Following up from an earlier post on the different types of ESB I've noticed that lots of the vendors (IBM, Oracle, BEA to name but three) are talking about the way you can plug-and-play the products in their stack thanks to their ESB functionality. This is also the sort of gap that JBI tries to address, in that its not really an ESB that is about end-user services calling each other, its about having end-user services able to call other end-user services residing in different "capabilities". From the SOA Reference model, which defines a service as a way to access capabilities this means that considering a BPEL engine as a service is all well and good, but I'd argue that while from a PRODUCT perspective it provides that service from a development perspective its just a set of capabilities which a service can take advantage of, for instance by using it to execute a BPEL process.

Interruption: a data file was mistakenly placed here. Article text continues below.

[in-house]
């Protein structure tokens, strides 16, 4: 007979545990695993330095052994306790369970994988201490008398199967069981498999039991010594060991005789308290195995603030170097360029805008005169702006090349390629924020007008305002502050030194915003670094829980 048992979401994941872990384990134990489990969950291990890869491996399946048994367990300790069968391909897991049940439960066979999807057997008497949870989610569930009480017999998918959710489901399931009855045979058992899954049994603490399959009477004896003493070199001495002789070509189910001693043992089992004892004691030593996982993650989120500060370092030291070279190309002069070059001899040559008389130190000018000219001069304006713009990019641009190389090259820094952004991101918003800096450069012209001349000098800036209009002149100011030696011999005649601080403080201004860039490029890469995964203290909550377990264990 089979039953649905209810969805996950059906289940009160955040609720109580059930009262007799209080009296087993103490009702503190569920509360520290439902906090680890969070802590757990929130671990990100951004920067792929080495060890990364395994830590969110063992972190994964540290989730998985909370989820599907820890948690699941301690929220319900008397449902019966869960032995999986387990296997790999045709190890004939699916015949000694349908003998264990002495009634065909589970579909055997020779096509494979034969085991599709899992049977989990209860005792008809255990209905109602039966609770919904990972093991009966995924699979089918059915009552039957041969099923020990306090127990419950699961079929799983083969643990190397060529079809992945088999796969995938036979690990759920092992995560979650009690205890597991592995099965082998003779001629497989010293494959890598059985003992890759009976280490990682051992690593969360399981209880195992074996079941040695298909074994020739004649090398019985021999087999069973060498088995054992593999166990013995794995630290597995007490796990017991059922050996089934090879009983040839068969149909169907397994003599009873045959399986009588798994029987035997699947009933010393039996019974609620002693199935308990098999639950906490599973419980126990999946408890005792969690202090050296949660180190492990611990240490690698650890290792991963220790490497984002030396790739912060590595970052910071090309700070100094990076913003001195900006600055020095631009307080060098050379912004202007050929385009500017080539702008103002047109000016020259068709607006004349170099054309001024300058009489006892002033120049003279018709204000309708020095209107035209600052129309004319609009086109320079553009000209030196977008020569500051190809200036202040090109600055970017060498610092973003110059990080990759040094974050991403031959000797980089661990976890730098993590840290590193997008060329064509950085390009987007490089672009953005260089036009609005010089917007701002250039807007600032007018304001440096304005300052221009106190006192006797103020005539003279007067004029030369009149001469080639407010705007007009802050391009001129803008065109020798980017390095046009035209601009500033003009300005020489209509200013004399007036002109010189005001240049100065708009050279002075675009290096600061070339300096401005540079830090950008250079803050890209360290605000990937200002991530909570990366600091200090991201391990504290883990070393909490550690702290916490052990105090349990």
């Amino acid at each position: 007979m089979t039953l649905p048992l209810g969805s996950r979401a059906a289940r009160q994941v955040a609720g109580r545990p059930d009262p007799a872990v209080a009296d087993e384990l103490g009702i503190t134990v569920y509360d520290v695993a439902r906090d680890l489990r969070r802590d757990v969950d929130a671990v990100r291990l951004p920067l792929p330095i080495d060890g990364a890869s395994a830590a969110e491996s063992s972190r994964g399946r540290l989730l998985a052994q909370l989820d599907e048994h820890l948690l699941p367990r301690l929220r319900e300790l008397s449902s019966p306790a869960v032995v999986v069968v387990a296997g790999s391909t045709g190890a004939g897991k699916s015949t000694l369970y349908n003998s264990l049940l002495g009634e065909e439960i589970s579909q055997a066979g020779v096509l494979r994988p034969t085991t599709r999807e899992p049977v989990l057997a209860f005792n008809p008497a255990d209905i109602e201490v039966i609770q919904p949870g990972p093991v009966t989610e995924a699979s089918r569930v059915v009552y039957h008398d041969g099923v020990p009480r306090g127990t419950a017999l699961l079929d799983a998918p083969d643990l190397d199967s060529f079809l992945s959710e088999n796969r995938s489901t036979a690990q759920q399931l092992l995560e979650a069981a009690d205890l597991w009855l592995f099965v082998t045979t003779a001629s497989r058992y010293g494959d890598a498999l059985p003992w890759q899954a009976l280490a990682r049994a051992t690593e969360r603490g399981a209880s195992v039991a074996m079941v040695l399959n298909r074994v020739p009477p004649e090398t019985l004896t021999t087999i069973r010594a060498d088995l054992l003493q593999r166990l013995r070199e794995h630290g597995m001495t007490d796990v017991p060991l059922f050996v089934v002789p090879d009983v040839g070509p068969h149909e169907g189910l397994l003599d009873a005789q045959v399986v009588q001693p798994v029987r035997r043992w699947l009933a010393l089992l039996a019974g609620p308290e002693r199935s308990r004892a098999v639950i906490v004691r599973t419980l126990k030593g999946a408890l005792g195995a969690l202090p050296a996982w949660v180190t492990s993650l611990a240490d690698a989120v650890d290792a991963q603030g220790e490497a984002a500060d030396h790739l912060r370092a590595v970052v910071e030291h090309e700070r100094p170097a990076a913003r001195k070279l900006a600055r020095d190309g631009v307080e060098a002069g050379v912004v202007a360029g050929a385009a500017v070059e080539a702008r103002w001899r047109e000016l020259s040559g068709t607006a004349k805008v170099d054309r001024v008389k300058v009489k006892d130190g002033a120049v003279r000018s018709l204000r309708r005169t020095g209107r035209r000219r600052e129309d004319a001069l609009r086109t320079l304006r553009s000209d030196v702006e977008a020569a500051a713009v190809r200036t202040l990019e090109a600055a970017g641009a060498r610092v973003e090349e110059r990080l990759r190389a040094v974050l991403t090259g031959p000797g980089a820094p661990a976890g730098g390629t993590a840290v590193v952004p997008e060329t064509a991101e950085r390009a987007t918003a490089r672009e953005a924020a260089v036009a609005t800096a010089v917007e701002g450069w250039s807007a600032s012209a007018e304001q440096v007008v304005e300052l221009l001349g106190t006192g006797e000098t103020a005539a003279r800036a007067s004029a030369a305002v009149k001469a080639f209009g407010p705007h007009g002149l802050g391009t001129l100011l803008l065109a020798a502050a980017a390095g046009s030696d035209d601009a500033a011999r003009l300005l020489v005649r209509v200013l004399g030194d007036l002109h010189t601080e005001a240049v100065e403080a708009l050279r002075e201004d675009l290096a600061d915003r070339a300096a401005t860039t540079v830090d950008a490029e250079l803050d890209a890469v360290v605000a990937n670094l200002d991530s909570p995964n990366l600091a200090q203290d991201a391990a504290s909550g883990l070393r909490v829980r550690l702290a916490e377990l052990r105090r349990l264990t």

So while its a good thing that vendors are using the power of their bus to enable product replacement and better integration, certainly the goal of JBI, this shouldn't be confused architecturally with the Integration and Business Bus problems talked about earlier. In reality these "capability busses" sit inside an SOA application and provide the glue between different tiers, e.g. Business Service to Process Service, and like all good joins if they are done well you shouldn't care about it.
So now we are up to there different Enterprise Service Bus types, the Integration, Business and now Capability Bus, all with a different architectural purpose even if they can actually be the same product. Its important to keep these things separate because they have different intentions and goals, if you start confusing the metaphors and approaches you are liable to end up with a very confused mess.